The second of Griffin and Moscoso's poster collaborations for Bill Graham, this Iron Butterfly offering is very similar to BG140. In fact, Moscoso said that after a bit, "... it became difficult to tell where Rick drew and where I drew." In BG141, the scarab changed into a "trash burner[s] with horns."
The poster was printed before the concert. There is some color variation throughout the print run, particularly noticeable in the border which ranges from black to a lighter green/black. The poster measures 14" x 21".
The 2nd printing is on uncoated matte stock and has "W 2021" in the lower right hand margin. It was printed in 2021 by Wolfgang's in a 250 copy run. This reprint measures 14" x 21".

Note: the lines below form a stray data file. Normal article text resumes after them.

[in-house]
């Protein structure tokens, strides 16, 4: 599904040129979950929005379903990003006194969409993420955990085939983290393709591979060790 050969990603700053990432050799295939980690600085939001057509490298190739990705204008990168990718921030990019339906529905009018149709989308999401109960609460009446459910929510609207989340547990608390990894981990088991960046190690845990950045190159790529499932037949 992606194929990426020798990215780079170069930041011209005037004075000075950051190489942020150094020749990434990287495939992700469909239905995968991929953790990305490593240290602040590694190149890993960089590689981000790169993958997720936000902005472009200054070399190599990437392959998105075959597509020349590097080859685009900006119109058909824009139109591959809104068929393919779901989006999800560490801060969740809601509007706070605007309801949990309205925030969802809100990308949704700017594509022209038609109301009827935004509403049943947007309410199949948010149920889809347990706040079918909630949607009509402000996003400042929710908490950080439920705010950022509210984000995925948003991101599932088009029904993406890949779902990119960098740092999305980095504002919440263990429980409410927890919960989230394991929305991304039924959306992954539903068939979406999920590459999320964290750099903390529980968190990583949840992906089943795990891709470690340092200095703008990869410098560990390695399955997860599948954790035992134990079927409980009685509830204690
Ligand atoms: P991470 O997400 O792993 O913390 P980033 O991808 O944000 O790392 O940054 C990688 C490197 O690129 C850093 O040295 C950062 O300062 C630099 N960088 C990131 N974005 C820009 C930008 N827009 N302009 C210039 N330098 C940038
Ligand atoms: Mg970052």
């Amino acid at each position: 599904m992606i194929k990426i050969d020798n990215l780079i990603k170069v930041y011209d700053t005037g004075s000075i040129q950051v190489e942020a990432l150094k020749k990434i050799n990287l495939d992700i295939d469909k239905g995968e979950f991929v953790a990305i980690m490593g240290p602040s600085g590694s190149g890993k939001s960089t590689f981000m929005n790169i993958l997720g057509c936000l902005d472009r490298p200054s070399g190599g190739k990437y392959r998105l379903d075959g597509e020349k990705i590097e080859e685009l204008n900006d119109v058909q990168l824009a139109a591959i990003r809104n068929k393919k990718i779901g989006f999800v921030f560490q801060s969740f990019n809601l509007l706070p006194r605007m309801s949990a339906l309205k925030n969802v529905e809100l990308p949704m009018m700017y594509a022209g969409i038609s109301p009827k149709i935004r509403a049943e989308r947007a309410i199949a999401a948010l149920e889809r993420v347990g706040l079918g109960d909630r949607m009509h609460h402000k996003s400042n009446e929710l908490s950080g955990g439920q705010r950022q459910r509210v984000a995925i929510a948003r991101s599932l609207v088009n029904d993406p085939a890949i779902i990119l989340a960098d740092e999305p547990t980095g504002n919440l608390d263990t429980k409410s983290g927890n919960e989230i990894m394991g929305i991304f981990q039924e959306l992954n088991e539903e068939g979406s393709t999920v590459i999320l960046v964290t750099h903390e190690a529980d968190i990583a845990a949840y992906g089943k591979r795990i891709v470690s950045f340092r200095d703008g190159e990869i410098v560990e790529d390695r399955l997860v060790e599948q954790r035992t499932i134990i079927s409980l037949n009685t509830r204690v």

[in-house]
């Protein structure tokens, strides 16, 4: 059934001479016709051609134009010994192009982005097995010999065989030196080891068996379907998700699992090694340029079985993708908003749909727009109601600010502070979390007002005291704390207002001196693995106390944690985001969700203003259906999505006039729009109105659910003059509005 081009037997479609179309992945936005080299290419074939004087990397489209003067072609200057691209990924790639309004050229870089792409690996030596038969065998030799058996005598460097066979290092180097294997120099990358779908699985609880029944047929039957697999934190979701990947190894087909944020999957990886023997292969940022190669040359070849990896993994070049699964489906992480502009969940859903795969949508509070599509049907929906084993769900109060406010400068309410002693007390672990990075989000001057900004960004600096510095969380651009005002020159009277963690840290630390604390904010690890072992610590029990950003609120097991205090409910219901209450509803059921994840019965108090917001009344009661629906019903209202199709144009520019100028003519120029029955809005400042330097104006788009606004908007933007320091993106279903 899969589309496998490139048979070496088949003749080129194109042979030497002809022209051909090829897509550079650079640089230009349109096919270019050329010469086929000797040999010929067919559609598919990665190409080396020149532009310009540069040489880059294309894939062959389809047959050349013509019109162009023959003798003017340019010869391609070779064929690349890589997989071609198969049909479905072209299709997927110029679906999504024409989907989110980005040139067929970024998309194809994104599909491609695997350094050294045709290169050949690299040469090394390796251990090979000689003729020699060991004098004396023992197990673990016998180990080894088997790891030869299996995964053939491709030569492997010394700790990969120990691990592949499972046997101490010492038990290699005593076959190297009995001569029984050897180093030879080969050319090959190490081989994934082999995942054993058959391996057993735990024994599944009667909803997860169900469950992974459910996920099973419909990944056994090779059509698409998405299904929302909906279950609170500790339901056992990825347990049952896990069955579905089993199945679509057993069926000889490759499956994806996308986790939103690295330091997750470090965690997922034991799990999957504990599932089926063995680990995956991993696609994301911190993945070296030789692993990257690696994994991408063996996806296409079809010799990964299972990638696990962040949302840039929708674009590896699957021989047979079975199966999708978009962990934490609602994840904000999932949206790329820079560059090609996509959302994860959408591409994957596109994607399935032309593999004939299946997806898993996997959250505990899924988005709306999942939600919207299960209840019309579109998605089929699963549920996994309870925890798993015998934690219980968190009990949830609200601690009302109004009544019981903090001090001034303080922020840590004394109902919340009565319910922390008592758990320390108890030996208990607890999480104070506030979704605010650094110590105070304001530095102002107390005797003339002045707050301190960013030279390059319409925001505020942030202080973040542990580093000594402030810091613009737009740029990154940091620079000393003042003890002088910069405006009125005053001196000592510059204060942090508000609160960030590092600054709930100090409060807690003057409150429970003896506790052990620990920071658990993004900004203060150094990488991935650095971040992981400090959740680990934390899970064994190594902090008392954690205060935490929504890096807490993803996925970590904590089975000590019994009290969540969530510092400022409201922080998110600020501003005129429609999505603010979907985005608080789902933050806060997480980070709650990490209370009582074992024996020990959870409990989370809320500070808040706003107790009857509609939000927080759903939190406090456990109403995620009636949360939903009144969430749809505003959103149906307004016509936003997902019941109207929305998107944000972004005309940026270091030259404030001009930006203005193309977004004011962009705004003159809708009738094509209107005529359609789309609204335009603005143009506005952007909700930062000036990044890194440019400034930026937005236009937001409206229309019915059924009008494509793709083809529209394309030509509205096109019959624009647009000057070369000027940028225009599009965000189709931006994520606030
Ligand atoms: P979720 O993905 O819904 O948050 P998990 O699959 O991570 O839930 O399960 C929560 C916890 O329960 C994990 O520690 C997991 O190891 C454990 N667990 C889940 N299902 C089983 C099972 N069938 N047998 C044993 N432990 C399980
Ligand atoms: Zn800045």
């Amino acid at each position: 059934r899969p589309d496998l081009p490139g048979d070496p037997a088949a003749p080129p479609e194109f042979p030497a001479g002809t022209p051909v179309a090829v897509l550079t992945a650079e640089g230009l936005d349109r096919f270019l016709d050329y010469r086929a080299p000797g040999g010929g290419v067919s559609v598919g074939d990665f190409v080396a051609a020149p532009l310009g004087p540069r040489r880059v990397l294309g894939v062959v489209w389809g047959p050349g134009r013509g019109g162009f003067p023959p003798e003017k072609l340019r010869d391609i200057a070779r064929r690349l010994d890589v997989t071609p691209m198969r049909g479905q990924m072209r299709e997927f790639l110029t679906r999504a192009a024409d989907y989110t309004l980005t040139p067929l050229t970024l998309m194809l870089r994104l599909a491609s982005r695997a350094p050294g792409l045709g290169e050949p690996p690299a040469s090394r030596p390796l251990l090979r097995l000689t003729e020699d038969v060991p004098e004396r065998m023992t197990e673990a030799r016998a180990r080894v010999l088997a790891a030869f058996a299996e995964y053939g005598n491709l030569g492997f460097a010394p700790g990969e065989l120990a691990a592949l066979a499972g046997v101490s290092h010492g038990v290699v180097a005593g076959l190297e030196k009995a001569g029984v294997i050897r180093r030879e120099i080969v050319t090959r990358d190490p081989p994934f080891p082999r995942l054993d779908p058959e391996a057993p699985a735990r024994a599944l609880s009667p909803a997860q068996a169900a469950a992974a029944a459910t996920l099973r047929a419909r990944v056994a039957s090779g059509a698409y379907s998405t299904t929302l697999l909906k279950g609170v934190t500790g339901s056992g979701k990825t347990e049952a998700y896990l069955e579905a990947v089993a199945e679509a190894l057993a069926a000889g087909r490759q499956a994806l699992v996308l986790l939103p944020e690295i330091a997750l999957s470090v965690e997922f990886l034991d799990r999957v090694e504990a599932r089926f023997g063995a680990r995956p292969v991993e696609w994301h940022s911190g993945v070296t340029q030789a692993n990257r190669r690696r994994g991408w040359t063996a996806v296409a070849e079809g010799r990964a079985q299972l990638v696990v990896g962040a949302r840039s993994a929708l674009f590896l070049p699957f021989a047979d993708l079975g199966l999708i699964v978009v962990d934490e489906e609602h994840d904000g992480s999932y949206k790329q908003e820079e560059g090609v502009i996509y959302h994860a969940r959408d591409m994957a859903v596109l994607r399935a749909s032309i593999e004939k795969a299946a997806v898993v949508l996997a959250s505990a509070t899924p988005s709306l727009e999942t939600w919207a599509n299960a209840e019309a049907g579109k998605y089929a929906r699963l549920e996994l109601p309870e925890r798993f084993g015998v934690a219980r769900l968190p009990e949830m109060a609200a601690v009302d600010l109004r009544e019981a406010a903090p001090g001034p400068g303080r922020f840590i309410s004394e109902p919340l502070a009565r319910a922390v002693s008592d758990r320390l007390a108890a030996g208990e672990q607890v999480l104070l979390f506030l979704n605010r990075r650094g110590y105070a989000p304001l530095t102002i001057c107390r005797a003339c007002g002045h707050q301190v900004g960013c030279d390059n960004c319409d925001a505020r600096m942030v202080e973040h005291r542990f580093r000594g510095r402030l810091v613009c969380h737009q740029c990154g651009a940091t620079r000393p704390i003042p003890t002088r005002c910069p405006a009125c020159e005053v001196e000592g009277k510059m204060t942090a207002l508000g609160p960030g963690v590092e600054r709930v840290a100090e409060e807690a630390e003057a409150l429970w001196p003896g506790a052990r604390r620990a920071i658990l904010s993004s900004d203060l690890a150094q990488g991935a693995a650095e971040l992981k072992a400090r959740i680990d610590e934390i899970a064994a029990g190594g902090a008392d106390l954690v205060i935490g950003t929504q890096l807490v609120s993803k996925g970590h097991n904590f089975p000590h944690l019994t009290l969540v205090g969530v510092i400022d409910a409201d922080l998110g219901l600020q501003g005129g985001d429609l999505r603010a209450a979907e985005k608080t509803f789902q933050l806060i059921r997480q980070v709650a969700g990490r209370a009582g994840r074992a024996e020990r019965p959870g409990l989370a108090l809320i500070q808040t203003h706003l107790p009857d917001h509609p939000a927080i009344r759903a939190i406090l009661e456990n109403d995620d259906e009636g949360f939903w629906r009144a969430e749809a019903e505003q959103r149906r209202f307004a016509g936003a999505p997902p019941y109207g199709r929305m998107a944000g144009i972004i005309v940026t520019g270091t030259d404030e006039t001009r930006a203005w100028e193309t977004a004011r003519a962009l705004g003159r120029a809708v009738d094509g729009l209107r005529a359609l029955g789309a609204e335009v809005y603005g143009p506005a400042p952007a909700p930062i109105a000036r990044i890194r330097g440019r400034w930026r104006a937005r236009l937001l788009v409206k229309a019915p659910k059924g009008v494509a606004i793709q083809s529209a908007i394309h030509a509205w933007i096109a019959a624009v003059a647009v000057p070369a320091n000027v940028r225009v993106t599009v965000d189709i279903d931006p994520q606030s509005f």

Rick Griffin grew up in the surfing culture of Southern California, a milieu which had a profound influence on his art. After high school, he worked on the staff of Surfer magazine and created the best-known surfing cartoon character of the time, Murphy. After his move to San Francisco in 1967, be began combining eclectic typefaces and decorative borders with brilliant colors in his concert posters. Griffin's compositions were complex without being illegible. A perfectionist, Griffin often applied dozens of overlays and redrew lettering again and again until he was satisfied. In the early 1970s, Griffin became a born-again Christian and religious themes dominated his work until his death in a motorcycle accident in 1991.